Sunday, October 23, 2011

The Hazards of Unguarded Mind

She's been my teacher for the last week. 

Being with Betty has been a dramatic lesson in the perils of mind, when it has been unguarded for too long.  Betty's got an anxiety disorder so severe that she can no longer function. Her throat closes up and  she feels as if she is going to choke. Her legs go numb, and she is overtaken by weakness. Her mind fills up with thoughts of death and she begs to be shot. Her heart vacillates between terror and occasional bursts of anger. She cannot be left alone. Only drugs, and the continuous company of doctors and nurses bring her a tiny bit or relief. 

Layers after layers of accumulated mindlessness, exposed and wrapped up in pathology.

Slumped over in the couch, her hands entrusted in mine, she begs me to please relieve her from her misery. She wants to know that I care, and that I believe in the reality of her suffering. That I can do. When she tells me she is going to die, I see deluded mind in action. And I tell her. It may feel as if you are going to die, because your breath's gotten shallow, and your mind is visited by terrible thoughts. I suggest, instead of saying 'I am going to die', tell yourself 'It feels as if I am going to die, but I know better, I am not. I am still breathing, and talking.' Also, give your mind a bit of rest, and practice new thoughts. 'May I be at peace, may I be at ease. May I be at peace, may I be at ease.' Relaxing the mind.

There is work to do also with the body. Tightness all over needs to be dealt with. First, recognizing it, which is no problem for Betty. Where she goes wrong is in what she does with her perception and awareness. Not seeing the tensing against the primary tension, and how it contributes to her feeling more and more out of control. Being aware of the whole experience: the body's long held habit of reacting with tension, overlaid with great dislike and fear about that experience, then leading to more tension, ending in a knot so tight that air, and blood can barely pass through. 'Don't talk to me about deep breathing anymore. It does not work, only makes me worse.' Somewhere, Betty has learned that breath is to be used for her condition. The fact that she has been taught wrong has turned breath into a new enemy. Figuring we have enough to deal with, I decide to leave that one aside, for now at least . . . and to use the body instead. Focusing on the hands, and the sensations there. 'I feel cold and warm.' In that moment, Betty's mind is no longer focused on the tightness. Giving the mind a rest, purifying it.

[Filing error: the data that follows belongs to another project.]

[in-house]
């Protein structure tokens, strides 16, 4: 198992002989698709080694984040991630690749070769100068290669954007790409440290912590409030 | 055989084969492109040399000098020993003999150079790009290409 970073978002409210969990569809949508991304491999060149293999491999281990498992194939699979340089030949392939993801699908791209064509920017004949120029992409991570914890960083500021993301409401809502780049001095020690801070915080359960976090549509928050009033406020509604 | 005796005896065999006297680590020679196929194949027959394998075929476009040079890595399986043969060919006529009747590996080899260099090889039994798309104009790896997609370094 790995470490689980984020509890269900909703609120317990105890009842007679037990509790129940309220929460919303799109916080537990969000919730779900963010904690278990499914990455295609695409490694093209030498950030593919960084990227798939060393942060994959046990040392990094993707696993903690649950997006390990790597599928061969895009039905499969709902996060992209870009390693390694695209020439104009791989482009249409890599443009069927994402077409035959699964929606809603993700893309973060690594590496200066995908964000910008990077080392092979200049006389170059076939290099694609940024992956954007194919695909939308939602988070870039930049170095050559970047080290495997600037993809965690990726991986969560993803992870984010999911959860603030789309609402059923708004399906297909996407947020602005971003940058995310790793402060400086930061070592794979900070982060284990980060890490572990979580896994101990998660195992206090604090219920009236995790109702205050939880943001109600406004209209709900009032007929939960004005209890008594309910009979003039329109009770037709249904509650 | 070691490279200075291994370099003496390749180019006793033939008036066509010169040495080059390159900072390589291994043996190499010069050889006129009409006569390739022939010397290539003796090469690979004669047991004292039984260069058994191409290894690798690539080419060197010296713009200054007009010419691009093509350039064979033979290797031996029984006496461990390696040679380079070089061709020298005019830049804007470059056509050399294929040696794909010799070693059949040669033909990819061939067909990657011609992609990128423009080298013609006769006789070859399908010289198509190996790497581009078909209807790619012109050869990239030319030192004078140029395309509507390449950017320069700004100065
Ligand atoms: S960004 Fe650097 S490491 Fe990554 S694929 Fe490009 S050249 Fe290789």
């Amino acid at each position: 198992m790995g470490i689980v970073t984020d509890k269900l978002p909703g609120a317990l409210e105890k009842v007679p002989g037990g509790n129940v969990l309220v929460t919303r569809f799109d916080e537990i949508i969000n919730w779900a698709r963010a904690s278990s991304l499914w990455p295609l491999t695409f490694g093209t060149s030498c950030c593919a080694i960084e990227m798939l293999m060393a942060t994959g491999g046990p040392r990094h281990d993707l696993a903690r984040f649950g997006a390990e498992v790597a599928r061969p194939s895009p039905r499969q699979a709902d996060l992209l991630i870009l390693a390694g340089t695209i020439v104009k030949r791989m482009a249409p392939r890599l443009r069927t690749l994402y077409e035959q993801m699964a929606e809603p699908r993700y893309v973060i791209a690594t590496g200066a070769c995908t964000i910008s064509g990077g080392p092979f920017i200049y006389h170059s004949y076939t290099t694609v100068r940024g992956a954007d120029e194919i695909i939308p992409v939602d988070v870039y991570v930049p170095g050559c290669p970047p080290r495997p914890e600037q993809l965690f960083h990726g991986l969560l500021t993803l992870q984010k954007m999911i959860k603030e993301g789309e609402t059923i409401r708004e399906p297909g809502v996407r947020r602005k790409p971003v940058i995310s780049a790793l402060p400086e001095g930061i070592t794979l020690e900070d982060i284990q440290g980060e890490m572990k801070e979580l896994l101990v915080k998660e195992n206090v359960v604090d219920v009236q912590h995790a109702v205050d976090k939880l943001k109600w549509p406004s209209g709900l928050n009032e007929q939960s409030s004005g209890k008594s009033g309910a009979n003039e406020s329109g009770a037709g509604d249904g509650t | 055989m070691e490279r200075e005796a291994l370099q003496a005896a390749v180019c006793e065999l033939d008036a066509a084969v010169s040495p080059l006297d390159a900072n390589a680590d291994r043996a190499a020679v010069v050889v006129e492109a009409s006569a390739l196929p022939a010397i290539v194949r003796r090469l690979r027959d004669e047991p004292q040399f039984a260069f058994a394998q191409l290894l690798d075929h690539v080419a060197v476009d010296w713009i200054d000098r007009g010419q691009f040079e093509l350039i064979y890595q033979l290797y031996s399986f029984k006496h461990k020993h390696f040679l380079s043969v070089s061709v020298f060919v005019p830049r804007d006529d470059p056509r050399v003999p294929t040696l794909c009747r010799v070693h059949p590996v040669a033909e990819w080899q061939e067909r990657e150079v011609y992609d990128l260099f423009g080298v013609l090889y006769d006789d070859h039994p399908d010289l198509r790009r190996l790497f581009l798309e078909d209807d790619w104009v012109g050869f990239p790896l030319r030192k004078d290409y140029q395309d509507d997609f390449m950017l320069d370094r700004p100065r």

"Give me a shot, now!" In this moment, Betty believes only drugs can relieve her from her suffering. Another delusion to be addressed. Using mind against mind, and the power of memory to remember the extra suffering by the use of drugs when they wear out. And reintroducing the knowledge that working with her thoughts is as powerful and without the side effects. "You are forgetting the power of your mind. There is a lot you can do with your thoughts, and how you choose to deal with the panic." She nods. I take it as a small victory. 

"What did you use to enjoy before the panic came?" "I like music, classical music." Getting the mind out of its rut. One wholesome thought, one wholesome action at a time . . . She is open to listening to a Mozart CD.

There is the panic, and what led to it in the first place. Digging down deeper, and accessing the anger beneath. Lots of it. Another hindrance that's been marching for years into Betty's life. Meeting with her relatives, Betty's voice grows loud and she tells them how she feels. Betty's got a lot of work to do. She needs to see a therapist. 

Betty did not know. She let her house get so dirty over the years, that she can no longer live in it. Now is the time for heavy cleanup crew, and she has to roll up her sleeves. 

No need to wait that long. The fresher the grime, the easier to remove. Betty is calling me (us) to the tedious work of ongoing mindfulness. 

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